Sin is in: Comic book yields not-so-comic adaptation

By Ted Harwood

How long can one cook an egg?

Forgive the non sequitur, but it seems appropriate to begin a review of Sin City with metaphorical language.

This is a big, bold film noir. Having just enjoyed Frank Miller’s graphic novels—upon which Sin City is closely based—I must admit that I am writing about this film with something less than ideal critical distance. Fanboy/girl or not, though, this film is sure to make any viewer grin with the sheer two-to-three-color vivacity of it all. I mean, shoot, when a film stars Michael Madsen alone, one is in for an exaggerated ride. And Madsen is but a bit character in this presentation of the worst and best that the modern world has to offer.

They’re mostly here, Miller’s lugs, thugs, hustlers, and cops. They take morally extreme positions in their dealings, which figures in a predominantly black-and-white film. The plot deals with three intertwined stories from Basin City, one of those nowhere/everywhere liminal spaces favored by comics, a space where nothing out of the ordinary happens—except for all the time.

We have the retiring cop Hartigan (Bruce Willis), looking to save one last little girl from evil. We also have the supernaturally tough lug Marv (Mickey Rourke) enjoying the most blissful nights of his life. And then there’s the understated, rock-hard-boiled ex-photojournalist Dwight (Clive Owen), trying to prevent a war from erupting between prostitutes and the police. It is a shame that this picture will not get many Oscar nods due to its April release, because there are some inspired performances here—particularly Rourke, who manages to be both touching and horribly, horribly sadistic.

If this all sounds like a bit much to throw in a feature film, well, don’t you worry. The action comes so fast and furious that you wonder where the 126 minutes went. Besides, the plot and story are not so much the points of this film. If anything, the plot serves as the frame on which co-directors Robert Rodriguez and Frank Miller hang their style. The plot and story function almost as one more element of noir style in Sin City, as you maybe can gather from my hasty sketches above.

As such, the plot and story do what most of the stylistic elements in the film do, and that is to take the genre to its breaking point, to stretch it so that it threatens to break into horror at any moment. Elements of the genre are just the starting point in this film. The plot device of the hunt for the killer is distilled into five-minute bursts. The characters are more hard-boiled than Mickey Spillane’s or Raymond Chandler’s. Rodriguez and company hammer out all of the formal conventions of the noir genre in high relief: the lighting couldn’t get much harder, shadows are overwhelmingly black, grays are the grayest they can be, the music features a lone saxophone, the dames are curvaceous and the femmes are fatale, complete with submachine guns and samurai swords.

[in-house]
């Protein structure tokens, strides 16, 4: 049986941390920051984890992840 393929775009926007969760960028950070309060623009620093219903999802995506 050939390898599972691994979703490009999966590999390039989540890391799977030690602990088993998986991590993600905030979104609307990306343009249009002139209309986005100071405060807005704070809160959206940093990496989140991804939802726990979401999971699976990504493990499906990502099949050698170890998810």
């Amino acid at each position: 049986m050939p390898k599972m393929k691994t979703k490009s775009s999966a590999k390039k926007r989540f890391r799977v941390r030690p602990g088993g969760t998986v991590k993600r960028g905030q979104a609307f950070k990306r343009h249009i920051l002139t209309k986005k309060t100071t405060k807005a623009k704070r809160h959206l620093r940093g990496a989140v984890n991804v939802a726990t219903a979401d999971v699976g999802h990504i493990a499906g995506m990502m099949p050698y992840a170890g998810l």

Of course, all of this could easily slip into a groundless stylistic exercise. But thankfully for us, there’s still some content here. The stories were gleaned almost exactly from Miller’s pages, as were the compositions and really the whole visual look (which is why Rodriguez lobbied so hard to get Miller co-directorial credit). The dialogue, despite its stylization, keeps us from spiraling off into the rush of visual stimulation. On the other hand, part of the pleasure in watching this film comes from hearing these actors deliver these lines. Of course, if you’re not a fan of the actors or genre, and perhaps if you haven’t read the books, a lot of Sin City will feel like sadism rather than style or story.

That’s understandable, to a point. Sure, this film is violent. Like Kill Bill, it is an exercise in pure style hung on a bare-bones narrative. Like that film (by Sin City’s “special guest director,” Quentin Tarantino), its violence is both extreme and cartoonish. But while watching this film and pondering its displays of pain—the white, yellow, and red blood splotches against the black—I wondered why similar displays of violence in more “realistic” films, and on TV, garner less of a reaction. When the violence is couched in such extremes of style as they are here, there is no need to get upset. This film is an exploration of limits and suspension of belief anyway. But one can’t really do Sin City’s style justice in print form.

What I find so fascinating about this film is how it manages to deal in extremes and in the spaces in-between things. This is a film of liminality. It takes place in a city on the edge of so many things: tar pits, a waterfront, farmland, mountains. It snows and rains in Basin City; the weather runs both hot and cold. There are ’57 Chevys and Motorola cell phones. Easy comparisons with Los Angeles, Las Vegas, or New York fall apart. Gotham City—where it’s also never daytime—might work best in comparison.

The visual effects are somewhere in between photorealistic and cartoonish (most of the film was done with green screen and digital effects). The characters are in-between, too; Marv is both very good and very bad. Hartigan fluctuates between these extremes, too, although he takes less pleasure in pain than does Marv. Nancy Callahan (Jessica Alba) is a virginal stripper. Jackie Boy (Benicio Del Toro) is a hero cop and an absolute bastard…you get the gist.

As a meditation on film noir and violence, as an almost pure foregrounding of style at every level, Sin City is extreme. But it is also a thinly veiled reflection of contemporary obsession with violence, and thus it’s fitting that the film works with so much of the in-between. After all, what’s a metaphor if not a piece of language stuck somewhere between a literal meaning and complete nonsense?